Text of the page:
If you do not have flower paste, then adding some gum tragacanth to your sugarpaste will make it dry faster and stronger. 
Roses: Begin by dabbing your mat with cornflour to stop the sugarpaste from sticking to it. 
Take a ball of red flowerpaste and roll it out to 3mm (1⁄8in) thickness. 
Take the long cutter and press it onto the paste to cut out the shape (11). 
Run a ball tool along the edges to frill it slightly (12). 
Sparingly paint a line of edible glue lengthways along the centre (13). 
Fold the paste strip in half lengthways and sparingly paint a line of edible glue along the straight edge (14). 
Start to roll from one end of the strip and, as you do so, watch your rose take shape as the petals are formed (15). 
Gently prise out the tips of your rose petals with your fingertips (16). 
For a carnation, follow the same procedure as for the rose, using the carnation cutter instead (17). 
For a ranunculus, it is also a very similar technique to the rose. However, to start your flower, create a ball of sugarpaste and use the edge of the wavy cutter to mark it (18).
Create your first layer of petals using the smaller cutter in the same way as with the rose cutter. The only difference is you wrap the frilled strip around the green ball of sugarpaste rather than folding it in on itself. 
To create a vivid effect for the first layer of petals, use the same colour as your sugarpaste ball, then add a little bit of yellow to the sugarpaste as you gradually create more layers of petals. After a few layers using the smaller cutter, switch to the larger wavy-edged cutter, once again changing the colour you are using to a pale orange and then on to a pink for the outer petals (19). 
You can mix and match cutters and plungers; for some blooms I used the FMM dahlia cutter and a daisy plunger combined, to create extra layers (20). 
Sets like those from Blossom Sugar Art come with a cutter and a mould. Just dab some cornflour on your flowerpaste to stop it sticking, place it on the mould, press down and you have delicate detailed flowers in an instant (21). 
For smaller flowers, silicone moulds work really well for creating detailed blooms, plus they work brilliantly with sugarpaste (22). 
To use your mould, first dust it with cornflour, making sure you get it into all the little nooks, as this helps to ensure all the details come out on your finished piece.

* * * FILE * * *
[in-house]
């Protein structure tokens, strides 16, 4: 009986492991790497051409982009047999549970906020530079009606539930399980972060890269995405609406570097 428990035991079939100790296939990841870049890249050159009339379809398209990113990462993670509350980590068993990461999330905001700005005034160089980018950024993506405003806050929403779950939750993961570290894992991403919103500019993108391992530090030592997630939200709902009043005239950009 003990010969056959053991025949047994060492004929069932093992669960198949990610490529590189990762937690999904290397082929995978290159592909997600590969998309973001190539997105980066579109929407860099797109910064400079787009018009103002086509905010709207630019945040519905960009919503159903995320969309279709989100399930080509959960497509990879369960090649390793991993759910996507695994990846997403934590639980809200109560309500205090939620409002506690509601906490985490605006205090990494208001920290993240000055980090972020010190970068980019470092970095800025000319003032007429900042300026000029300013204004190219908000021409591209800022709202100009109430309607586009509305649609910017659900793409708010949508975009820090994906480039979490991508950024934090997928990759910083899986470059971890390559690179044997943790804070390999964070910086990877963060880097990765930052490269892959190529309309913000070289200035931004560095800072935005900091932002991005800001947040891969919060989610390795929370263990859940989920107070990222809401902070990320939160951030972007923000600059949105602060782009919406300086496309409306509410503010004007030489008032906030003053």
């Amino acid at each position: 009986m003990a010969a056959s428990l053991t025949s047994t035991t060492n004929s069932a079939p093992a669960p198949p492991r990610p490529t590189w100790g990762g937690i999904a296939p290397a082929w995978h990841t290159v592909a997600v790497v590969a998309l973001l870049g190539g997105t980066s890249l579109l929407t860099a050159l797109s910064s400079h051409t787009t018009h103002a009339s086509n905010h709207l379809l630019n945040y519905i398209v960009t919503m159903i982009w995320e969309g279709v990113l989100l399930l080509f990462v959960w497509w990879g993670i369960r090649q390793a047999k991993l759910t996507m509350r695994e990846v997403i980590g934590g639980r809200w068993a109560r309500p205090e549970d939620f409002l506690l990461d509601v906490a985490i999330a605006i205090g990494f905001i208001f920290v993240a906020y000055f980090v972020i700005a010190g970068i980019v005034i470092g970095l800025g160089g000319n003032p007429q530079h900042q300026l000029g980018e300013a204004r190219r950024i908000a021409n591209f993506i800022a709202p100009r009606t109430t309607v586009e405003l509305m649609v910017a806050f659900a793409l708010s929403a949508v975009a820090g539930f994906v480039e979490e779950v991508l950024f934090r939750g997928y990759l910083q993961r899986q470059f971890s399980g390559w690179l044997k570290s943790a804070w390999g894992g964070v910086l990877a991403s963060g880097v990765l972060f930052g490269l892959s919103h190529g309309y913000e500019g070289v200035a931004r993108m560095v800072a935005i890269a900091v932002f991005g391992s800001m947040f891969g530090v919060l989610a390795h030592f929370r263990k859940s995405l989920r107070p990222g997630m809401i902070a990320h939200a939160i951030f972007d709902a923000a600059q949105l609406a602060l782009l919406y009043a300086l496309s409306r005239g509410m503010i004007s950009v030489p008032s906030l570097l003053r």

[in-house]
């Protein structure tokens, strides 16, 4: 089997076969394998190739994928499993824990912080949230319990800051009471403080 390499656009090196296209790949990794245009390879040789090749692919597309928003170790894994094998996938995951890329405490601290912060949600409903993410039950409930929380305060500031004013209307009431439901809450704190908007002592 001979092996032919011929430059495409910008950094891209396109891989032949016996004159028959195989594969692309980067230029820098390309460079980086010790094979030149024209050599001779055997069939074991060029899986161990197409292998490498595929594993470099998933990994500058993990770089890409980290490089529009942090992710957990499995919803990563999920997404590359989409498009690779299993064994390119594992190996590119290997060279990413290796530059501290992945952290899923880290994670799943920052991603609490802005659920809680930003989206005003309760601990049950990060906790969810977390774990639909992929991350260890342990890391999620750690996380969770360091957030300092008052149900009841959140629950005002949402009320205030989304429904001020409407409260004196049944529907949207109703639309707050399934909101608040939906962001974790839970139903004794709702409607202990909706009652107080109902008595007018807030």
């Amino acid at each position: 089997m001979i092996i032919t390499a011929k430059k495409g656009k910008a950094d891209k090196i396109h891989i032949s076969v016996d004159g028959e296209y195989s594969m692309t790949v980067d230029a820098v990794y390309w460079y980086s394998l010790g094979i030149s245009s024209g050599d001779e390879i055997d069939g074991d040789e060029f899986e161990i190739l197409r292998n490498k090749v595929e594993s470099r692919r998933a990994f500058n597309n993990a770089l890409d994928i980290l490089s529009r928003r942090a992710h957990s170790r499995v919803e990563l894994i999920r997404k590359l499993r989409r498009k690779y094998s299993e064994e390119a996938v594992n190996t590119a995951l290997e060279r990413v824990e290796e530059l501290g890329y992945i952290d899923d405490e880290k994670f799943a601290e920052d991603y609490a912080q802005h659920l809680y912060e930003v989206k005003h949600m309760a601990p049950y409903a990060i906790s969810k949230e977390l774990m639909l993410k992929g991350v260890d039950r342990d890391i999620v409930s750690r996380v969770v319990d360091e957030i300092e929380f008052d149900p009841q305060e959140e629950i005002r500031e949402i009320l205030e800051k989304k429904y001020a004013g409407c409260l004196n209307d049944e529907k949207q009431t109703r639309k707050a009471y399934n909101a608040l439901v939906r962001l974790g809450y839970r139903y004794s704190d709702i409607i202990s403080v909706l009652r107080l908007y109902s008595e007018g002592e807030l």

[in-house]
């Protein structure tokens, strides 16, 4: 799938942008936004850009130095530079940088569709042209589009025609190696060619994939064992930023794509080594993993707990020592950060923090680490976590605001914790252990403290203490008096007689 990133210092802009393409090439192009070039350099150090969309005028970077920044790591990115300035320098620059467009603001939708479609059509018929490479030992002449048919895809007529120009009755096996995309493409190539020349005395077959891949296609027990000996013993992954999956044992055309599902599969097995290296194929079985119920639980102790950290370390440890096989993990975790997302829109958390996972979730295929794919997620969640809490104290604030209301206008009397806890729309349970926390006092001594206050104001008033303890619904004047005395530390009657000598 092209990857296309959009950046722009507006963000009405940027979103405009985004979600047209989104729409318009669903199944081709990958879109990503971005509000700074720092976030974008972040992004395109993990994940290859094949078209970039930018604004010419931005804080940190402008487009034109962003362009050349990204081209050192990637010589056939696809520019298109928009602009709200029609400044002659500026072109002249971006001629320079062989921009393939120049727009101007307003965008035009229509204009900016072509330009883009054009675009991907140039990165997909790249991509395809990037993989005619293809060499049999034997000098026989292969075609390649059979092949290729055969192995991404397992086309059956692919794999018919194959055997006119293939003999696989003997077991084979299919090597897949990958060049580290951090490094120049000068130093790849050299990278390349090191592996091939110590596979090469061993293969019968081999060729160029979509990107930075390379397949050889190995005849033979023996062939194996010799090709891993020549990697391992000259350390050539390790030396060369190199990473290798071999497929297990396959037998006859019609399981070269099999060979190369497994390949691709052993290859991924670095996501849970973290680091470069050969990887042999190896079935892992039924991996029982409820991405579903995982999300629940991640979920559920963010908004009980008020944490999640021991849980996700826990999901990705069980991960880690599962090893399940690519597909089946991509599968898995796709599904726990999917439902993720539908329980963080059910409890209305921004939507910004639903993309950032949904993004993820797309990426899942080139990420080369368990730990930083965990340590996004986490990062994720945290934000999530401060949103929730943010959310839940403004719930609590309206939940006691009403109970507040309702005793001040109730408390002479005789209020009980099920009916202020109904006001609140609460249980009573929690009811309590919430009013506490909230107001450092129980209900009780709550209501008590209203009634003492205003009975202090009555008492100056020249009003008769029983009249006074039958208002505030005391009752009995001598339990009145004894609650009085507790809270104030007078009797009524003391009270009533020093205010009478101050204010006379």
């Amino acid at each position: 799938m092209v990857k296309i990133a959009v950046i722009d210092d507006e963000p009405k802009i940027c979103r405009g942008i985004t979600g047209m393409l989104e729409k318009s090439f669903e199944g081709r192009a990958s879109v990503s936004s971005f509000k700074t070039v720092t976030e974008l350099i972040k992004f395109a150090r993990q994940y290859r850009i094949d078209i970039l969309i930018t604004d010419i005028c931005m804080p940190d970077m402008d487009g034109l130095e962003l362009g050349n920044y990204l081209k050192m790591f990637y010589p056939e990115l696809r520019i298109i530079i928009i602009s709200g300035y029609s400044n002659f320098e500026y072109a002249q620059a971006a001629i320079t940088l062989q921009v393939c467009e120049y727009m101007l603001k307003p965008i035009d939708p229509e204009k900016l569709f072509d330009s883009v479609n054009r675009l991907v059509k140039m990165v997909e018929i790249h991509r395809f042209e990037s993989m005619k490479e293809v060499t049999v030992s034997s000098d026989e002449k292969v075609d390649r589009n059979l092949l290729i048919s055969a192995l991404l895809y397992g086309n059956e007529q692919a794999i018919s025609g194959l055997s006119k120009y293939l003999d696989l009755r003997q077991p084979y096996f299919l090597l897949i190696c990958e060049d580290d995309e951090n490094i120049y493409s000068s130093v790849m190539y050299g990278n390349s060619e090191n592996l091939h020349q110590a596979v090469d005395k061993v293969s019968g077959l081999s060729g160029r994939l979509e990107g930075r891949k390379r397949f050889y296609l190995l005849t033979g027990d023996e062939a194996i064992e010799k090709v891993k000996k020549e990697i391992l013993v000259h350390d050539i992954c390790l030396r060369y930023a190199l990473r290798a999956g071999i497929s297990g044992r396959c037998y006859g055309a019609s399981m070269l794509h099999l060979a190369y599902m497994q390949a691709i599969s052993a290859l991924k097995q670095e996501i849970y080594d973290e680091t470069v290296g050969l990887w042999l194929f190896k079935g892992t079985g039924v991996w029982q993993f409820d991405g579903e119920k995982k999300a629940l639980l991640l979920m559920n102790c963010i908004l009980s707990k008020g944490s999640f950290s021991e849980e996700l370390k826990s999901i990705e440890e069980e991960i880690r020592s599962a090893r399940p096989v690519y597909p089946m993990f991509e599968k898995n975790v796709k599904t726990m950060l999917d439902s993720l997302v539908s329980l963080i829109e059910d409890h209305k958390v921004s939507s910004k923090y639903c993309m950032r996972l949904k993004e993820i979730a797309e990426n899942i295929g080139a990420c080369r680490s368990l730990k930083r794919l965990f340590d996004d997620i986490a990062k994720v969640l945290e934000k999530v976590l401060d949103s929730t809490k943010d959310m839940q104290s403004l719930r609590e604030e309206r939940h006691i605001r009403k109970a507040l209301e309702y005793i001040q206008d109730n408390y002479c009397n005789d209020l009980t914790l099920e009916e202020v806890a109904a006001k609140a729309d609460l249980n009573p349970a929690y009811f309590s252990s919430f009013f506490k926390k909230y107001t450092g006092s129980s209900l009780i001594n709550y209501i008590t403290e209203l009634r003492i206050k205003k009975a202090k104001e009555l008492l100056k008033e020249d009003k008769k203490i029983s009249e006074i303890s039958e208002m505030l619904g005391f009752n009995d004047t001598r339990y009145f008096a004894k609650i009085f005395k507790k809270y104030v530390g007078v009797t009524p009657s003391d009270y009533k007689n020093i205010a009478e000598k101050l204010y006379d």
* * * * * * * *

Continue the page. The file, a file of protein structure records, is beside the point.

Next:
Start to ease your sugarpaste (or other material) onto the mould. Try to keep your fingers dusted with a little cornflour too, so that the sugarpaste stays in the mould rather than sticking to your fingers. 
Press firmly into the mould and roll the surface to smooth. Dusting the rolling pin ensures the sugarpaste doesn’t stick and lift out of the mould. 
Take a clean, dry knife and (with the blade lying flat against the surface of the mould) cut away the excess sugarpaste. Turn the mould over and ease out your finished piece. 
Using these different techniques will create a varied selection of blooms, so experiment to see which effects you like best. To create a selection of leaves, use an ivy cutter and a rose leaf cutter (23). 
Making chocolate soil: Chop your chocolate up into small pieces and line a baking tray with greaseproof paper. 
In a small saucepan, add the caster sugar and 2 tbsp of water. Dissolve slowly over a medium heat (do not stir) until the sugar starts to bubble gently and the edges of the mixture turn a golden colour.
Remove the pan from the heat and whisk in your chopped chocolate immediately. Keep whisking and the chocolate will start to seize into soil-shaped pieces. Pour onto your greaseproof paper and leave to cool (24). It’s that easy! 
To assemble: Taking care not to damage the rim of the flower pot, spread chocolate buttercream on top of your cake before sprinkling the cooled chocolate soil into it (25). 
Then simply start to arrange your flowers in the flower pot. As you are simply placing the flowers into the soil, you can have a play with which flowers you want in various places to get an arrangement you like (26). 
You may want to stick some leaves in place along the rim or down the front of your pot. 
To finish, I also added a few sprinklings of edible soil to the cake board along with some grey sugarpaste pebbles.